The case of tv’s Kate highlights the importance of lasting power of attorney

19th March 2021, 10:18 am

A forthcoming ITV documentary centred around Good Morning Britain host Kate Garraway and husband Derek Draper demonstrates the importance of a Lasting Power of Attorney, according to national law firm Clarke Willmott.

Former Labour Party advisor Derek was hospitalised with the coronavirus during the first wave of the pandemic and remains seriously ill in intensive care. In a Sunday Times interview ahead of Finding Derek on March 23, Kate explained she is unable to manage their financial affairs because the couple had not put Lasting Powers of Attorney (LPA) in place.

“Derek and Kate’s story puts the spotlight on this vital legal document which can be used when people lose their mental or physical capacity due to illness or an accident,” said Nicola Walker, Private Wealth Senior Associate at Clarke Willmott LLP.

“Only an estimated 1-2 % of adults in the UK have an LPA, many unaware of the impact the lack of it can have in unexpected circumstances. People tend to think LPAs are only for older people, but accidents and devastating illness can happen to anyone – especially now during a global pandemic.”

Kate, who married Derek in 2005 and is the mother of his two children, has revealed she is unable to access her husband’s bank or credit cards, savings, or refinance the mortgage and does not even have the legal right to see his medical notes.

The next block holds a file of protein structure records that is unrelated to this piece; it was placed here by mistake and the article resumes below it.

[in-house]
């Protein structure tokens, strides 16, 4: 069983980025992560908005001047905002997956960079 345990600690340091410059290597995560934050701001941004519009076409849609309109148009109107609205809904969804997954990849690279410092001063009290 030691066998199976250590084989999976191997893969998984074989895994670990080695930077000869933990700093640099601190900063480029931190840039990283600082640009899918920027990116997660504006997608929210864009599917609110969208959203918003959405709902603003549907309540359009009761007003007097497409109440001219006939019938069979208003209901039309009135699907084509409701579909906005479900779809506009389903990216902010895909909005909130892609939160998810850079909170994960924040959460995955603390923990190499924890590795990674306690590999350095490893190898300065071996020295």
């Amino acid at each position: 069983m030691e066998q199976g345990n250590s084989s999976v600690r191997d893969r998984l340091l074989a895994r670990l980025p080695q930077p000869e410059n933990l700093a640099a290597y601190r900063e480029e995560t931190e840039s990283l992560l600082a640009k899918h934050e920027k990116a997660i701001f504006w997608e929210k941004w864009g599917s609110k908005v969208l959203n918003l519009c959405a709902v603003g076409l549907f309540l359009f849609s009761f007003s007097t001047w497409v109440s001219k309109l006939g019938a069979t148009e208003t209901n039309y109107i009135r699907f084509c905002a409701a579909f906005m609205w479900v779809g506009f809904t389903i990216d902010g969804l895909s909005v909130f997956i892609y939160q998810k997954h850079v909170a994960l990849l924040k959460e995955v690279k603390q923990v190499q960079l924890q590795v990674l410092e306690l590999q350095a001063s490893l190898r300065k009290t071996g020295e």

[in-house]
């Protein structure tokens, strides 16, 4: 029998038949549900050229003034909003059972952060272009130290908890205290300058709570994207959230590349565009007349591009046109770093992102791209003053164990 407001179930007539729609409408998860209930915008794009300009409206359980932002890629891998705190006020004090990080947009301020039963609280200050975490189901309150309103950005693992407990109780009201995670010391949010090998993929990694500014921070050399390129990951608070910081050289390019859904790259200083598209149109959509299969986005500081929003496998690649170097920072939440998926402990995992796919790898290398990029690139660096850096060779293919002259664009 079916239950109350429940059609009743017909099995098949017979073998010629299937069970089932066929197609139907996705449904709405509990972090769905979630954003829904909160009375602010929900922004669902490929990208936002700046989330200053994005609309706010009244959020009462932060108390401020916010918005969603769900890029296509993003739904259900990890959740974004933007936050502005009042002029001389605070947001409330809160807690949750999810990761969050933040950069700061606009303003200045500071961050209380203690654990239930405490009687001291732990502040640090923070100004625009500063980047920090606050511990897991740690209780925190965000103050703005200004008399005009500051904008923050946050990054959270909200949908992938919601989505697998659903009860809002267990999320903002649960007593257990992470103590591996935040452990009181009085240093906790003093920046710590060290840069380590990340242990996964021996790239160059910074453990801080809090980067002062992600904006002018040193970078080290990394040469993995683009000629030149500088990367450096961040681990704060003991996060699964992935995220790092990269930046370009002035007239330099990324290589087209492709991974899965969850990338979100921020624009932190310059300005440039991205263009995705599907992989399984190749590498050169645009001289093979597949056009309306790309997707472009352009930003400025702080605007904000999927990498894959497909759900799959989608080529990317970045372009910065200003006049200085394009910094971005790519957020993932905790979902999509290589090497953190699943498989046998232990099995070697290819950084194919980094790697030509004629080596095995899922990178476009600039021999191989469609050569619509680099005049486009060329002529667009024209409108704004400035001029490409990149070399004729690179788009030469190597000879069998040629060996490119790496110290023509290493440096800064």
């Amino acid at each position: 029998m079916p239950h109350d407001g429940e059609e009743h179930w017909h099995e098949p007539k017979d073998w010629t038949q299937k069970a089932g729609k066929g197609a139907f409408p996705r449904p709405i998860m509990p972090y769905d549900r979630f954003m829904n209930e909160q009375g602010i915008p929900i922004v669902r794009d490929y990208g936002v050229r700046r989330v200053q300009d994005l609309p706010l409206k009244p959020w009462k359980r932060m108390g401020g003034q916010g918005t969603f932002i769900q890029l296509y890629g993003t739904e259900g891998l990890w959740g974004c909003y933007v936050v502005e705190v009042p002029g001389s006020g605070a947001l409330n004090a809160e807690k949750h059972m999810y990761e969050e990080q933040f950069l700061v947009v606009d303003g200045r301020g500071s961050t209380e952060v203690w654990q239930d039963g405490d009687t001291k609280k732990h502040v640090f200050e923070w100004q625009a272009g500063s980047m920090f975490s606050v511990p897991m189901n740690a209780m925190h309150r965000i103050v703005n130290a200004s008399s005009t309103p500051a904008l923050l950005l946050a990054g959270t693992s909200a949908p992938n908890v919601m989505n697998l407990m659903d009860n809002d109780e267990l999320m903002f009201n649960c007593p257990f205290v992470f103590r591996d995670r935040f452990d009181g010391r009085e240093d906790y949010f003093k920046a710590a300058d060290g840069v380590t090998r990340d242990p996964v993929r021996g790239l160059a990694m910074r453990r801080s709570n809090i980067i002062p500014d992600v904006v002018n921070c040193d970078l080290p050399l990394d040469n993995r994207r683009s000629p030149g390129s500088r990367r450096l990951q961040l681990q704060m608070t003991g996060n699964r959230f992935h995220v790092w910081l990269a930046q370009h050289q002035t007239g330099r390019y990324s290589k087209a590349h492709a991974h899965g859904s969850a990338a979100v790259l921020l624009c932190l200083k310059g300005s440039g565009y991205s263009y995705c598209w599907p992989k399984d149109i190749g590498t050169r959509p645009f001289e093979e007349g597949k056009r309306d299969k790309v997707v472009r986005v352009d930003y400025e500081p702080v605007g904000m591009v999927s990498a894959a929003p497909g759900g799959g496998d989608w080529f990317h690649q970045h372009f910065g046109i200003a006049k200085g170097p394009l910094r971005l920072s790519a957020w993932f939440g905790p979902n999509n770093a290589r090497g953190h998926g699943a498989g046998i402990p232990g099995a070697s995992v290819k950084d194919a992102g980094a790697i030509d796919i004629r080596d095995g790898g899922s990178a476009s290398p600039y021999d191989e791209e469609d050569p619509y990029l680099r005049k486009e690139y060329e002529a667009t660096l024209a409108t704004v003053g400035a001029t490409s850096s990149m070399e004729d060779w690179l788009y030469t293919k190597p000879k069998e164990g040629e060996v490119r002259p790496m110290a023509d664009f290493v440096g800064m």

“If someone becomes incapable without making an LPA an application has to be made to the Court of Protection for a deputy to be appointed which can be a long drawn-out and expensive process,” added Nicola. “Although urgent applications can be made for specific reasons, no-one will have a general legal power to deal with an incapable person’s assets until a deputy is appointed.”

“An alternative is to draw up an LPA, which in uncontentious cases is much preferable to a deputy being appointed. If the LPA has been registered with the Office of the Public Guardian it can be used as soon as a person becomes incapable (or before if authorised) and avoids the gap between incapacity and someone having legal authority.”

There are two types of LPAs: financial, and health and welfare. You can choose to make one type or both. The financial LPA is used to give an attorney the power to make decisions about money and property and is capable of use once registered.

Meanwhile a health and welfare LPA enables the attorney to deal with medical staff and social services care staff, as well as make decisions over your personal welfare, day-to-day routine healthcare and medical treatment but it can only be used after you have lost capacity.

According to the Office of the Public Guardian there were 3,847,008 Powers of Attorney on the register at the end of 2018-19, with the average age of the donor 74.

In July 2020, in response to the coronavirus pandemic and the increased necessity for government services to move online, the Office of Public Guardian launched a digital service that lets donors and attorneys give organisations access to view an online summary of an LPA.

Nicola Walker is a solicitor and is a registered member of the Society of Trust and Estate Practitioners (STEP) and sits on the Manchester STEP Committee.

Clarke Willmott has seven offices across the country in Birmingham, Bristol, Cardiff, London, Manchester, Southampton and Taunton.

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